Fast Ladies by Jean-François Bouzanquet is a fascinating look back at the female racing drivers who made their mark on the world from the time the first races were taking place right the way through to 1970.
Female racing drivers have always faced additional challenges, they were often banned from races outright or had to make do racing in ladies only events and in ladies only land speed record attempts.
Despite this many remarkable characters rose to prominence over the years including legendary villains like Violette Morris who ended up working with the Nazis and being assassinated by the French resistance, and heroes like Kay Petre who defeated all before her, she set multiple speed records, racing on multiple continents and battled the men in the 24 Hours of Le Mans.
Above Image: Violette Morris behind the wheel.
The life of Violette Morris sounds truly cinematic, she was an openly gay racing driver who eventually had her breasts removed to more easily fit behind the large steering wheels of the race cars of the era.
She frequently beat men on the track and in the boxing ring, much to their chagrin. During WWII she sided with the Nazis and became a valuable collaborator and source of information.
Above Image: Violette Morris earlier in her career as a boxer.
Morris became a strategic asset inside France during the war, she was nicknamed “The hyena of the Gestapo” and she was a special guest in Hitler’s private box during the 1936 Olympics in Berlin.
She was eventually killed during the war by a British-led commando raid with the French Resistance specifically sent out to find and assassinate her.
Above Image: Kat Petre with her 1924 Delage – a 10.5 litre V12-engined Land Speed Record car.
Kay Petre was about as different from Morris as it was possible to get, standing at only 4’10” tall she proved utterly fearless – setting women’s speed records at the banked Brooklands circuit of 124 mph in a Bugatti and 134.75 in a Delage.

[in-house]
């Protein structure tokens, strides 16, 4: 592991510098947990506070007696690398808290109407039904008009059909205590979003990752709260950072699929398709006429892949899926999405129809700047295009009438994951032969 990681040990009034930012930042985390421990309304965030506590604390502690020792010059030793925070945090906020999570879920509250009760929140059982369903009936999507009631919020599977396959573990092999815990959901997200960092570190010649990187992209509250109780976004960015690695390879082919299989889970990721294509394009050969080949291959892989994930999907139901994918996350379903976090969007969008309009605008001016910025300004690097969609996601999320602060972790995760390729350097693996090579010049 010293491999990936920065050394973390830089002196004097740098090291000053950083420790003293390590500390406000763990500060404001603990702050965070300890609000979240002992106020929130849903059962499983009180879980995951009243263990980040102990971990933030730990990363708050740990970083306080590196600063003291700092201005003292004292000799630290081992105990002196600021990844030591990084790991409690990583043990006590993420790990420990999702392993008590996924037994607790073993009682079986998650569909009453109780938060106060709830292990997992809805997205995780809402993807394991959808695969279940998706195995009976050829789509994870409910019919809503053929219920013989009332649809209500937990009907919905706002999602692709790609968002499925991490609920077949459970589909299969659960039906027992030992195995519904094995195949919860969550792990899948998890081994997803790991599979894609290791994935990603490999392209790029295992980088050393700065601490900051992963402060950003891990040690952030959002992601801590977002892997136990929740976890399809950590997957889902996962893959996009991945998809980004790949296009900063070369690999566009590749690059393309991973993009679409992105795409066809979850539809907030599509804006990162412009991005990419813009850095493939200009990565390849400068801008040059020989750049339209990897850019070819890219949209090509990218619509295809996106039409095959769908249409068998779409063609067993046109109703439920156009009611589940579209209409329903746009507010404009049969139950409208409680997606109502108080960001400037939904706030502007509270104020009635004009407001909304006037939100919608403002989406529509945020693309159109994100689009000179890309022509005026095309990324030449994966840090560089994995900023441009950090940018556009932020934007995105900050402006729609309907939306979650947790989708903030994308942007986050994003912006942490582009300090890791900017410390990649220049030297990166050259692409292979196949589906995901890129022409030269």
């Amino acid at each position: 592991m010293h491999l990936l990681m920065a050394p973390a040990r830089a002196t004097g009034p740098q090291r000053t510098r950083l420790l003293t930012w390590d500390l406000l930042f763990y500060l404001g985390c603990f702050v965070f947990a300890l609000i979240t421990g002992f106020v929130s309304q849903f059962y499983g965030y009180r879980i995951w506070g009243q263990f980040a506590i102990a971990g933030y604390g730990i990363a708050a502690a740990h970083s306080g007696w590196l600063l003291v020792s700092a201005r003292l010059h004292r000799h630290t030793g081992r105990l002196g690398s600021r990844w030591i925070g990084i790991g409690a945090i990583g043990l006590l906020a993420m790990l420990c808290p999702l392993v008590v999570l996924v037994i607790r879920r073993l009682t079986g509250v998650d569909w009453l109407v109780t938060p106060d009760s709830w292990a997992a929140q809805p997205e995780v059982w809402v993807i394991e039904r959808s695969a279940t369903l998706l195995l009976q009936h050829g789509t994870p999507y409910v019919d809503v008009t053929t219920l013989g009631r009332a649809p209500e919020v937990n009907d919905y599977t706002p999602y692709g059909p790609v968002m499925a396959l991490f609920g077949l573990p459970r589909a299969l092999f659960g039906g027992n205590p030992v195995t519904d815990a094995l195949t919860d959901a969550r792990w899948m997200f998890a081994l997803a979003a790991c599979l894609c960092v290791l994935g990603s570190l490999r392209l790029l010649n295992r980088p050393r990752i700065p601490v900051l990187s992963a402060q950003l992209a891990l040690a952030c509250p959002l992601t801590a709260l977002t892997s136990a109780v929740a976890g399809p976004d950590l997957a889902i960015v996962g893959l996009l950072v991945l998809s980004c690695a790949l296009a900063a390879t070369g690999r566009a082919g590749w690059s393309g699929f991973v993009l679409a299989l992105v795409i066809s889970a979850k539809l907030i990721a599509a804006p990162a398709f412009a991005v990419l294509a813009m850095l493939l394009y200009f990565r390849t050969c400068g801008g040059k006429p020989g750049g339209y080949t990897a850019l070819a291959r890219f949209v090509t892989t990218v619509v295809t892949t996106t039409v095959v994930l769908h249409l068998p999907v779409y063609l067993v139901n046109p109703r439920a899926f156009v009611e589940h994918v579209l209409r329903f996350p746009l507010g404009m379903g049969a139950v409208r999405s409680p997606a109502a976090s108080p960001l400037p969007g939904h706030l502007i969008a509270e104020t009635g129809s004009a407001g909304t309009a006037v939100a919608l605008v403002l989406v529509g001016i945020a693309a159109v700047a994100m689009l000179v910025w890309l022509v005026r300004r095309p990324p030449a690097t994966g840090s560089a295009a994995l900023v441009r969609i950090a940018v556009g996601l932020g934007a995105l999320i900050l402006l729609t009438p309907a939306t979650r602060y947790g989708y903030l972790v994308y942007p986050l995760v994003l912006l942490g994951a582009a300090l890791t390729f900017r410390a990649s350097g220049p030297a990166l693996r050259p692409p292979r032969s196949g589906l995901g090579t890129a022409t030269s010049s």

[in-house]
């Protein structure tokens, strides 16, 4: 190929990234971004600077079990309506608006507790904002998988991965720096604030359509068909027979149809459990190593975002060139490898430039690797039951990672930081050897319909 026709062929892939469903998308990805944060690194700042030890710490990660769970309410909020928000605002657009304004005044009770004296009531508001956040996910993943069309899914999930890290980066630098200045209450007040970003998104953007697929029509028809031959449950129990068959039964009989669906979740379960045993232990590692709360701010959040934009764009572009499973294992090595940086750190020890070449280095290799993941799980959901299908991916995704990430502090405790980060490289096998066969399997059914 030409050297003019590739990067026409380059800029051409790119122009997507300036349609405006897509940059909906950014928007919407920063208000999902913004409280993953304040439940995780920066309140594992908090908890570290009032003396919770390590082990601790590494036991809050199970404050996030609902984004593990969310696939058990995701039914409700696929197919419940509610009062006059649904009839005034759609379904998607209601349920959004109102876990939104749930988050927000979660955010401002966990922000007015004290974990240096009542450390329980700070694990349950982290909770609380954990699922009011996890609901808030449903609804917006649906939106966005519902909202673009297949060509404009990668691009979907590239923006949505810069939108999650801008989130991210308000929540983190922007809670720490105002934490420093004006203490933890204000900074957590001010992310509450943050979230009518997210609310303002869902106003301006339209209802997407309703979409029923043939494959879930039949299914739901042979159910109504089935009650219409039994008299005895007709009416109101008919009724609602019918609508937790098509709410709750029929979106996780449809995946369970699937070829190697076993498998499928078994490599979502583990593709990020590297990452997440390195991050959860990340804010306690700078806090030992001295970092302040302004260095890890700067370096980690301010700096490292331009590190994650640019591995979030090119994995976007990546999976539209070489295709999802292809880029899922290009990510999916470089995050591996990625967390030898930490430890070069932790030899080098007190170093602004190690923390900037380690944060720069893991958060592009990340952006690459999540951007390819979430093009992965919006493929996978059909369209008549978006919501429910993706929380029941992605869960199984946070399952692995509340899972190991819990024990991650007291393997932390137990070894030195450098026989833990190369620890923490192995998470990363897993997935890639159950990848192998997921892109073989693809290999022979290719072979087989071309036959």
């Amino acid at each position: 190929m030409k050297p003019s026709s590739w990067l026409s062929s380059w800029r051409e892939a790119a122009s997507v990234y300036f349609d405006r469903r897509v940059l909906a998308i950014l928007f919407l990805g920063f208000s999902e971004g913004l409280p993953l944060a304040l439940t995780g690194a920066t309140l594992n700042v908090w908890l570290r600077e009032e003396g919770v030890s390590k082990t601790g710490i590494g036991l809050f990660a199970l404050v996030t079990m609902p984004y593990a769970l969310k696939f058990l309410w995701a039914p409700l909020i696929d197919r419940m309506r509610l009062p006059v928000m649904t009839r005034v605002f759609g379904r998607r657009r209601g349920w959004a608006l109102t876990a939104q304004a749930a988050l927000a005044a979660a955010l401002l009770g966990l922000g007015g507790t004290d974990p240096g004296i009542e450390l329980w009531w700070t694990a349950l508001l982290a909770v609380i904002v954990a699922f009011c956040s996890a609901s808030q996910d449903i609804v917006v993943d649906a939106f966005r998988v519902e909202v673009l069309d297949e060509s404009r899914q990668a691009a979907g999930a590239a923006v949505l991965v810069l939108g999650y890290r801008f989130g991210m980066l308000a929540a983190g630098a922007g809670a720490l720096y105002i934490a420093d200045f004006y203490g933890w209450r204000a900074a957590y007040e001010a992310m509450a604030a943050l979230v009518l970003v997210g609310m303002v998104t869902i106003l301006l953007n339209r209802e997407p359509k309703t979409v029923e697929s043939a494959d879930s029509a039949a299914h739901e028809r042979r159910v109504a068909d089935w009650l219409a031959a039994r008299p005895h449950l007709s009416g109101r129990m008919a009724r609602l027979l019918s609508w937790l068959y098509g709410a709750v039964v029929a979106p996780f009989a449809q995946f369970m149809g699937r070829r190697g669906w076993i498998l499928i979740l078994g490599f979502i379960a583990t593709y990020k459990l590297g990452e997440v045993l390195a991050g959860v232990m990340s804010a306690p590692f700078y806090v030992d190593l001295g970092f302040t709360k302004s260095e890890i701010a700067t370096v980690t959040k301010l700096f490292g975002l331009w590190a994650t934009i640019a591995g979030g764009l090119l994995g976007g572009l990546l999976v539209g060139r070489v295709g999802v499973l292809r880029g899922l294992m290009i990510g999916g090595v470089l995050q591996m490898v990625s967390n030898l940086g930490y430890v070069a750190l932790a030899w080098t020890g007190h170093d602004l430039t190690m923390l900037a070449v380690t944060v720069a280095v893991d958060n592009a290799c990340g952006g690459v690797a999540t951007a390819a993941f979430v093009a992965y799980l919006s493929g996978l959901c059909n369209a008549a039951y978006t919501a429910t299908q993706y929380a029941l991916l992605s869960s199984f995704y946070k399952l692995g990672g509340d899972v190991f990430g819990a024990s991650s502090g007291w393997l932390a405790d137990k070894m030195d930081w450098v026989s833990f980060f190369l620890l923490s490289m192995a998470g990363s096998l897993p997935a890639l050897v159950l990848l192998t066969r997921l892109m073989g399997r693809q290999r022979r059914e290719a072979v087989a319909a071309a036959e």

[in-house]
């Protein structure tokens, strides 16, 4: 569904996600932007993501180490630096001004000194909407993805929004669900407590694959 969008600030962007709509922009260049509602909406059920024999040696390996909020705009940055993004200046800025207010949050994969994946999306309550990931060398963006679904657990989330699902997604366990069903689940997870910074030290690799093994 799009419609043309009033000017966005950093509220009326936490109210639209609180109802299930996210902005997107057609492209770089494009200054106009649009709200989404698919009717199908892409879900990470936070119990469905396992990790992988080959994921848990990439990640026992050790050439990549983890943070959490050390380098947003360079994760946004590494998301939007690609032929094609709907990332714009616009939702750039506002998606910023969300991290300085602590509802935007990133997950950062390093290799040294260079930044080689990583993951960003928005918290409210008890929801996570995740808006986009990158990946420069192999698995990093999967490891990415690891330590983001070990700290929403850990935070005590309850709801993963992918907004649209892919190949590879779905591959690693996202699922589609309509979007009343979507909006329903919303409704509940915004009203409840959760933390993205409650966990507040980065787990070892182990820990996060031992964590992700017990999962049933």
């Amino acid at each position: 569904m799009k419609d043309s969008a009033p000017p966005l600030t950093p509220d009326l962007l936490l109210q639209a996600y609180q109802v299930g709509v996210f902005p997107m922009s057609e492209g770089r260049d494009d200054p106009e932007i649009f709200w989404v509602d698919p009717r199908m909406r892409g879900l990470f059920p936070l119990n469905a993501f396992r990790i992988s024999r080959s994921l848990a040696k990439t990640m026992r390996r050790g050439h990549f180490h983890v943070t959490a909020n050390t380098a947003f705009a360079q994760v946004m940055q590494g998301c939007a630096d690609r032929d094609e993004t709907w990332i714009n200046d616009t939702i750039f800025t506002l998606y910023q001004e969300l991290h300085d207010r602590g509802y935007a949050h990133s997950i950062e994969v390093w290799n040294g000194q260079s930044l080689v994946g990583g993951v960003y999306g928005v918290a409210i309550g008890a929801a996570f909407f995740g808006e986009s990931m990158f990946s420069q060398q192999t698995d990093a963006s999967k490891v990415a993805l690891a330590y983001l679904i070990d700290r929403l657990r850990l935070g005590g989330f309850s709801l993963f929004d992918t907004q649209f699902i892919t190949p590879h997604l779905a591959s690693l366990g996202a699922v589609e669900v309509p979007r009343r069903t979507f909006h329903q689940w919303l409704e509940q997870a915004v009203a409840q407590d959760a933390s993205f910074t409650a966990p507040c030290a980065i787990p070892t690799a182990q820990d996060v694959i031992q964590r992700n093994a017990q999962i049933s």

She famously battled against Gwenda Stewart and countless other male and female drivers from the era until her career was cut short in 1937 at Brooklands where Reg Parnell misjudged an overtaking maneuver crashed into Petre’s Austin Seven – causing her to crash terribly and very nearly die.
Above Image: From the left, racing drivers Gwenda Stewart, Doreen Evans, Kay Petre, and Elsie Wisdom – September 1935.
Petre was never able to race again, so she carved out a new career as a published motoring and food writer. She would eventually be hired by Leonard Lord of the British Motor Corporation as a style and color consultant, she styled many of the BMC cars of the era and she created the signature fabric patterns used on the original Minis.
Skipping forward to the year 2021 and female racing drivers are a common sight, there’s even an entire formula dedicated to them called the W Series.
Fast Ladies is an invaluable resource that documents the rise of the female racing driver, it’s available in both Kindle and hard cover versions though pricing varies and it’s now out of print.
Articles that Ben has written have been covered on CNN, Popular Mechanics, Smithsonian Magazine, Road & Track Magazine, the official Pinterest blog, the official eBay Motors blog, BuzzFeed, Autoweek Magazine, Wired Magazine, Autoblog, Gear Patrol, Jalopnik, The Verge, and many more.
Silodrome was founded by Ben back in 2010, in the years since the site has grown to become a world leader in the alternative and vintage motoring sector, with well over a million monthly readers from around the world and many hundreds of thousands of followers on social media.